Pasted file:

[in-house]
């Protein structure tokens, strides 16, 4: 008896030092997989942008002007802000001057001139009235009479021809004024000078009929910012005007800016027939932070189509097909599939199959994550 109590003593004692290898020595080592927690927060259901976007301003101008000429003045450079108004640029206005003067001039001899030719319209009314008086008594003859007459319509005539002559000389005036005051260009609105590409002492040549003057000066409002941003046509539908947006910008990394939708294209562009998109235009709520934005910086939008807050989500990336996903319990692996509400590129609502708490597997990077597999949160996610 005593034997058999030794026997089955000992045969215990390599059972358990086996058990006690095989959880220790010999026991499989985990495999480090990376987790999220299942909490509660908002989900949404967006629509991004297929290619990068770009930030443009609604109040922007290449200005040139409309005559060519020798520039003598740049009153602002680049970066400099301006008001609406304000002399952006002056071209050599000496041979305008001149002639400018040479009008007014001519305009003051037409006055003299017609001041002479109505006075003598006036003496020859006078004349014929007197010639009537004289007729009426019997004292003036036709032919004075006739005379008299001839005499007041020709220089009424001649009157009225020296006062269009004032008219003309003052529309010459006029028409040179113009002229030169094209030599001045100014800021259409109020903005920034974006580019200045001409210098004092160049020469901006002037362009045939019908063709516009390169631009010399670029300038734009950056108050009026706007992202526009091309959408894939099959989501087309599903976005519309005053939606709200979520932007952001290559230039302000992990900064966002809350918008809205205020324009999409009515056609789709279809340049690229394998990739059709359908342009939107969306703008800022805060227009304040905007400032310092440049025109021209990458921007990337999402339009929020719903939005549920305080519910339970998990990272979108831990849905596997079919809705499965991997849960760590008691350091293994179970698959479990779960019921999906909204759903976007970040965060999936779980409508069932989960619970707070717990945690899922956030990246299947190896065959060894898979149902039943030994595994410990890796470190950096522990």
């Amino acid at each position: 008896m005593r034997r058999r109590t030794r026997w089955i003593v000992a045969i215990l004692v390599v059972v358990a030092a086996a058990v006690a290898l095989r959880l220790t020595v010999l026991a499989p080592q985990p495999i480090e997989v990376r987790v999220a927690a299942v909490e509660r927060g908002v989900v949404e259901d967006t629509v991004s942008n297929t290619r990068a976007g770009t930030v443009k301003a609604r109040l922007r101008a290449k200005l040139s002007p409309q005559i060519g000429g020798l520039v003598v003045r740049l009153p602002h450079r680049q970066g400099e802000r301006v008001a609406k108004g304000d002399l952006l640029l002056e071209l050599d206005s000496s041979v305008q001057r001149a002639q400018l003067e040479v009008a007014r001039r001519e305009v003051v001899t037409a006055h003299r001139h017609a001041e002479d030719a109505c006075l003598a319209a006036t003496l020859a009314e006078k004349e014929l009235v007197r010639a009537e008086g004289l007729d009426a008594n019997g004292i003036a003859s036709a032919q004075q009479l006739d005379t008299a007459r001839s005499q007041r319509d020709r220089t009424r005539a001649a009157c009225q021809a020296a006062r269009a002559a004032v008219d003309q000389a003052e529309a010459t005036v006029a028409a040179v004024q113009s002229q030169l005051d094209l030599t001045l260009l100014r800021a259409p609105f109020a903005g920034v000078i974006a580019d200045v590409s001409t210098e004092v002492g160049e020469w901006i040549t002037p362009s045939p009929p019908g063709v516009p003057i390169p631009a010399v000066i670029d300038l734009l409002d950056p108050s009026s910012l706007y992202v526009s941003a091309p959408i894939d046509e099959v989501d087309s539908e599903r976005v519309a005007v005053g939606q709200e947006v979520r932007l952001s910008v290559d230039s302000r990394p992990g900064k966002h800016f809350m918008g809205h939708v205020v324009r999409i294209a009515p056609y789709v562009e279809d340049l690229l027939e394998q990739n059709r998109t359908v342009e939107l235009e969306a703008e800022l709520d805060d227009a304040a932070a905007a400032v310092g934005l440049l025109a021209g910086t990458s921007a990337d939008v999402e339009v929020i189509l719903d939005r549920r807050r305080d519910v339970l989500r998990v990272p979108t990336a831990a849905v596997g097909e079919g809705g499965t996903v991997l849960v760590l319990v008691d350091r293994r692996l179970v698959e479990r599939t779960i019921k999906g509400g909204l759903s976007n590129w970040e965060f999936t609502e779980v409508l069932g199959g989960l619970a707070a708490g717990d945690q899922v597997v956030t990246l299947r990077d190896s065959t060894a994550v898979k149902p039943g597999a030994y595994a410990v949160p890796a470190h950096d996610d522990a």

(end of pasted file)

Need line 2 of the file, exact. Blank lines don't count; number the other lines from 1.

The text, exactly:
């Protein structure tokens, strides 16, 4: 008896030092997989942008002007802000001057001139009235009479021809004024000078009929910012005007800016027939932070189509097909599939199959994550 109590003593004692290898020595080592927690927060259901976007301003101008000429003045450079108004640029206005003067001039001899030719319209009314008086008594003859007459319509005539002559000389005036005051260009609105590409002492040549003057000066409002941003046509539908947006910008990394939708294209562009998109235009709520934005910086939008807050989500990336996903319990692996509400590129609502708490597997990077597999949160996610 005593034997058999030794026997089955000992045969215990390599059972358990086996058990006690095989959880220790010999026991499989985990495999480090990376987790999220299942909490509660908002989900949404967006629509991004297929290619990068770009930030443009609604109040922007290449200005040139409309005559060519020798520039003598740049009153602002680049970066400099301006008001609406304000002399952006002056071209050599000496041979305008001149002639400018040479009008007014001519305009003051037409006055003299017609001041002479109505006075003598006036003496020859006078004349014929007197010639009537004289007729009426019997004292003036036709032919004075006739005379008299001839005499007041020709220089009424001649009157009225020296006062269009004032008219003309003052529309010459006029028409040179113009002229030169094209030599001045100014800021259409109020903005920034974006580019200045001409210098004092160049020469901006002037362009045939019908063709516009390169631009010399670029300038734009950056108050009026706007992202526009091309959408894939099959989501087309599903976005519309005053939606709200979520932007952001290559230039302000992990900064966002809350918008809205205020324009999409009515056609789709279809340049690229394998990739059709359908342009939107969306703008800022805060227009304040905007400032310092440049025109021209990458921007990337999402339009929020719903939005549920305080519910339970998990990272979108831990849905596997079919809705499965991997849960760590008691350091293994179970698959479990779960019921999906909204759903976007970040965060999936779980409508069932989960619970707070717990945690899922956030990246299947190896065959060894898979149902039943030994595994410990890796470190950096522990």